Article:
Located just a stone’s throw away from the State Secretariat Building(SUK), the Sultan Salahuddin Abdul Aziz Shah Mosque and state police headquarters, Section 14 is a popular
place, even after dusk.
When Shah Alam came to be about three decades ago, its developer, the Selangor State Development Corporation (PKNS) had made Section 14 the capital city’s main business centre. The other popular place is Section 12.
Section 14 has gone through numerous changes over the years.
“Not too long ago, Kompleks PKNS was the only landmark in Shah Alam,” said Norian Adnan, who operates a hair salon in Kompleks PKNS.
“Most of the people simply go straight home after office hours,” she said, adding that the area was rather quiet when she first set up her salon in the building 20 years ago.
The rest of Shah Alam was still a jungle,” said Shaiful Anuar Mohd Taib, a retiree and resident of Section 2 that borders Section 14
“People just didn’t buy houses in Shah Alam then,” he said.
The scenario has changed.
With more high-rise buildings came more people and businesses.
Eateries open late into the night and some go on for 24 hours a day.
Housing estates have mushroomed in surrounding sections such as 6, 7, 9
and 11. And so did institutes of higher learning and colleges such as
Universiti Teknology Mara (UiTM).
The students are the reason why Shah Alam is booming even further.
Though there are no cinemas or karaoke lounges in the city centre, the young sters find other means of entertainment.
For instance, on weekends, they gather at Dataran Shah Alam to show off what latest gadgets and sound systems they have in their cars.
“I don’t have a car, but I like to watch those who have bring theirs to show to others,” said
college student ^hmad Fareez lsmail.
“They spent so much on their cars that sometimes the accessories cost more than the vehicle itself.”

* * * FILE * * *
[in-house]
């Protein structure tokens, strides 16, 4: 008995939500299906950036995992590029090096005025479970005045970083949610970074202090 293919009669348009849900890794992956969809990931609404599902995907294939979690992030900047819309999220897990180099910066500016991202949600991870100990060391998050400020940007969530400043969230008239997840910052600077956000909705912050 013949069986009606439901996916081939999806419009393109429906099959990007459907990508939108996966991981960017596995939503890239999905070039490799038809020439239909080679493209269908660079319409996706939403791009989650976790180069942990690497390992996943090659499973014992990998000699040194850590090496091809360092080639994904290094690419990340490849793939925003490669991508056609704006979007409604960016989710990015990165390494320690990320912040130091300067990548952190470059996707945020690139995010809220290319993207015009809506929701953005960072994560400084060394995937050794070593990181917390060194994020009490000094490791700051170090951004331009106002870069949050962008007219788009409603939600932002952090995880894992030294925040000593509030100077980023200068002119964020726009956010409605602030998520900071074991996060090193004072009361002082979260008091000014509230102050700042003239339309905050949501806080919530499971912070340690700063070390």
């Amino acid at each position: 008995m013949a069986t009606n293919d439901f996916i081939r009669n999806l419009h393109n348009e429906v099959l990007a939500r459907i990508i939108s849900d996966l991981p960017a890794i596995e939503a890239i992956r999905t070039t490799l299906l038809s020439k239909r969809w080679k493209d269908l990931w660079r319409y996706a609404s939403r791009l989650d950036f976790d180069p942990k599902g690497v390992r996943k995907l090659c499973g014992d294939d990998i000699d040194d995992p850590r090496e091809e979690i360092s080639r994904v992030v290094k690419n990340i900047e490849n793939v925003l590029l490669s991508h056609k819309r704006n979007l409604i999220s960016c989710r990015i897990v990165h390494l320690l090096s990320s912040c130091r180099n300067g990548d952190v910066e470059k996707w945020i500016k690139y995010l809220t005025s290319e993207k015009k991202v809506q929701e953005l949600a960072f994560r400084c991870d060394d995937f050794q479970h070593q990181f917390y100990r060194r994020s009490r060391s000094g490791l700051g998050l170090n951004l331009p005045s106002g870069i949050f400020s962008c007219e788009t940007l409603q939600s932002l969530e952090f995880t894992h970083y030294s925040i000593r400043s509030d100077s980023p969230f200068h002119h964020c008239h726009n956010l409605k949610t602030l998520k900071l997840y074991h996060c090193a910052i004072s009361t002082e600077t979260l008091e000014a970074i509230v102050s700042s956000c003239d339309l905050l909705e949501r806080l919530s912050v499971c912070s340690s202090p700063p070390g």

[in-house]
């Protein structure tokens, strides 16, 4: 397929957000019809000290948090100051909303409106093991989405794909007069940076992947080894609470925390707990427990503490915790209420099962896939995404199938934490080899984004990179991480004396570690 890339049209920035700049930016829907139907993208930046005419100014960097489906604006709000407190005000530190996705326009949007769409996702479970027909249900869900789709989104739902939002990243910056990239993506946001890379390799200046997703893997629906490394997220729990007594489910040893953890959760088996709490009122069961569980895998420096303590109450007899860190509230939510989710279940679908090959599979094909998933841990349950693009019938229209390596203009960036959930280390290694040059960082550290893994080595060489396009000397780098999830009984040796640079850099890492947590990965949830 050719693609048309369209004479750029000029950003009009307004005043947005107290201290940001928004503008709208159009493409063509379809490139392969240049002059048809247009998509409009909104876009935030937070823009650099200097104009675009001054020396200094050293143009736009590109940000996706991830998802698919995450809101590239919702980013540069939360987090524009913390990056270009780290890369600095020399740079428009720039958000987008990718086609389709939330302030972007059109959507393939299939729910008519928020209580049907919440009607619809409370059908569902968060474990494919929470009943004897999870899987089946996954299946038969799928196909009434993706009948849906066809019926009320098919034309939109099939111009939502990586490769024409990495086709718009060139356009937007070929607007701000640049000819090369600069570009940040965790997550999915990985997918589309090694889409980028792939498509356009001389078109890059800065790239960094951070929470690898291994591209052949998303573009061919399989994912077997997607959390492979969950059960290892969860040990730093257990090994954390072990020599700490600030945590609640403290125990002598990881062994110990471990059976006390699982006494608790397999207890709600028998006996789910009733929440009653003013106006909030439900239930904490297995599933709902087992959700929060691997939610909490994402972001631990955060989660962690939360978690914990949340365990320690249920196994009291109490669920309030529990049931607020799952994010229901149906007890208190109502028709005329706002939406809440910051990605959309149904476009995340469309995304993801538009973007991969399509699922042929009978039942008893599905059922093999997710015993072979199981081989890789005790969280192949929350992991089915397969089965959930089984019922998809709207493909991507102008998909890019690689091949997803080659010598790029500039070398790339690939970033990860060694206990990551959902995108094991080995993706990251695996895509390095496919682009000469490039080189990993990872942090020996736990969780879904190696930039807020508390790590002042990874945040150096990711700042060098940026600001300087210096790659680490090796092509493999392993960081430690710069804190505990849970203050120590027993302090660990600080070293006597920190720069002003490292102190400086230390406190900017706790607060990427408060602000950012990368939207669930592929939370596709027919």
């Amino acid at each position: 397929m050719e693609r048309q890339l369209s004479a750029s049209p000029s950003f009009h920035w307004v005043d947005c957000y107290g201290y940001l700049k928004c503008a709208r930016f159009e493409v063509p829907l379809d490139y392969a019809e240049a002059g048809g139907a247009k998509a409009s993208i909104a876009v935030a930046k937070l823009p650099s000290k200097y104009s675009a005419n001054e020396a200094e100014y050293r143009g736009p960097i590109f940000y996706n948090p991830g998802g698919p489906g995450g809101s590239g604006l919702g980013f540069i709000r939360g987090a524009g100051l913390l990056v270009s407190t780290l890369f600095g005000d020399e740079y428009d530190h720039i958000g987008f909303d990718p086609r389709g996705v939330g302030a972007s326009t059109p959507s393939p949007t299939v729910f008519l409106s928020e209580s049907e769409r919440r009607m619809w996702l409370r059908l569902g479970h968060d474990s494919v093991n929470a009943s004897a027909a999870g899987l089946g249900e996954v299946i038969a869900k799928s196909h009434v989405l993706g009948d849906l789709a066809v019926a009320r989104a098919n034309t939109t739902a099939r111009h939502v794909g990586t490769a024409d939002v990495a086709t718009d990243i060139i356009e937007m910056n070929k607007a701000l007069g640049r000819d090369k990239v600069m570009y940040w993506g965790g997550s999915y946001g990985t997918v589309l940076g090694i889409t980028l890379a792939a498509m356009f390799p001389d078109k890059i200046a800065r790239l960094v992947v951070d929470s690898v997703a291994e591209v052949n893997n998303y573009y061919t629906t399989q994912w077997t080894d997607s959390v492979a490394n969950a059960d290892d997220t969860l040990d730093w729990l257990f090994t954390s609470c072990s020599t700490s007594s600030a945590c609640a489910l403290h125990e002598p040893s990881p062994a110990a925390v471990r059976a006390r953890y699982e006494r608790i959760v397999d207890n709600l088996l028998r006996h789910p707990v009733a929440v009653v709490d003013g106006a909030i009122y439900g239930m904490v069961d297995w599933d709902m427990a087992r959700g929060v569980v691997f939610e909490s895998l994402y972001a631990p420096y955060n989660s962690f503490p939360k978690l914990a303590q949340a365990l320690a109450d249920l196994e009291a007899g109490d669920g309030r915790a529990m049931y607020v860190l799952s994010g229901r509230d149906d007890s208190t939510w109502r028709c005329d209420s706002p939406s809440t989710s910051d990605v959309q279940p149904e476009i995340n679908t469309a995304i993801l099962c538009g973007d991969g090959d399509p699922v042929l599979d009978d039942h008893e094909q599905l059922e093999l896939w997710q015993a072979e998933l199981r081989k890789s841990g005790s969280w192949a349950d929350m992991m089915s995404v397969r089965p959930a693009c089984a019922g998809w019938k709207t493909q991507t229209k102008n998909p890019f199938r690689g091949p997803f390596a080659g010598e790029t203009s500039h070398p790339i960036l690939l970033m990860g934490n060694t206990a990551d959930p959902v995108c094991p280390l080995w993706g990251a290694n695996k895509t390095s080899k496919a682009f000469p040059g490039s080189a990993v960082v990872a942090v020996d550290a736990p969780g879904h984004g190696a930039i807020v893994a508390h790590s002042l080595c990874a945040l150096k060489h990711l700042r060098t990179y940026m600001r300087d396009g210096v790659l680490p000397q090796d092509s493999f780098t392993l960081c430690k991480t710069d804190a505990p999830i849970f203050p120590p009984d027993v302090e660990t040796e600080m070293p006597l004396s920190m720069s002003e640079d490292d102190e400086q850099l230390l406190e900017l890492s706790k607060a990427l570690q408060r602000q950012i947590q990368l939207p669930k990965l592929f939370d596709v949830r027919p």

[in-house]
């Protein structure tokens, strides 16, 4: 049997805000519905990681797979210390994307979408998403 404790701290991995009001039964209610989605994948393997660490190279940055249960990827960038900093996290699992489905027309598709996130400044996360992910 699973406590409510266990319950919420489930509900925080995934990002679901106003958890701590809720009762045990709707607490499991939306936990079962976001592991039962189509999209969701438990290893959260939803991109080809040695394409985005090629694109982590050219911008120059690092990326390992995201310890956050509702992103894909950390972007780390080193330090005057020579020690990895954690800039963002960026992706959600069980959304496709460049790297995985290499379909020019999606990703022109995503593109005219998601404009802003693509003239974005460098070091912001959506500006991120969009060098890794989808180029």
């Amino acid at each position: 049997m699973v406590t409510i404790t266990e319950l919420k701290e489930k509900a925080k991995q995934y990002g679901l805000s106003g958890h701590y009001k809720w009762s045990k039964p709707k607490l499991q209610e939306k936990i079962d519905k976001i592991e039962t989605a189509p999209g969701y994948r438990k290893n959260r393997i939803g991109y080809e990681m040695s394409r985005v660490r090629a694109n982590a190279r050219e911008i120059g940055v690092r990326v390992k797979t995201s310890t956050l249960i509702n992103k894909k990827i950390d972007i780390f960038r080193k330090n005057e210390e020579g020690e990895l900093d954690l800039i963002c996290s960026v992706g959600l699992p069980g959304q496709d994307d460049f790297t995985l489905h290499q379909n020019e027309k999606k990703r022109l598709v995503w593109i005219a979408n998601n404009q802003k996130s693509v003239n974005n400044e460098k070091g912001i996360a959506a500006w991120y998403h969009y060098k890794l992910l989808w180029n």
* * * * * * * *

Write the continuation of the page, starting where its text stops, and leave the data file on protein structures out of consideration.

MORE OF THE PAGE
Ahmad Fareez said sometimes he and his college mates would gather at the square for cultural shows and concerts by local artistes.
“We go to Klang or Subang Jaya when we want to see a movie,” he said.
Unlike other earlier towns in Selangor, Shah Alam is a planned city. Development is carried out in stages and is kept according to the original blueprint.
There are no cluster of buildings concen trated in just one part of the city, nor are the traffic congestions during peak hours bad like in other roads in Selangor.
“It is a homely city,” said Necia AbduUah who works in the city centre.
“It’s a nice place to raise a family,” she said, adding that she hoped that Shah Alam would
remain the way it was and not go the way many townships and cities had in recent times.
Developed in the early 1970s, Section 2 and Section 1 (the latter where UiTM is located) are inseparable with Section 14. The three sections complement each other and has helped spur Shah Alam’s progress.
It is no wonder then that shopping malls have become common sights in the capital city. Among them are the PKNS complex, Alam Sentral and SACC.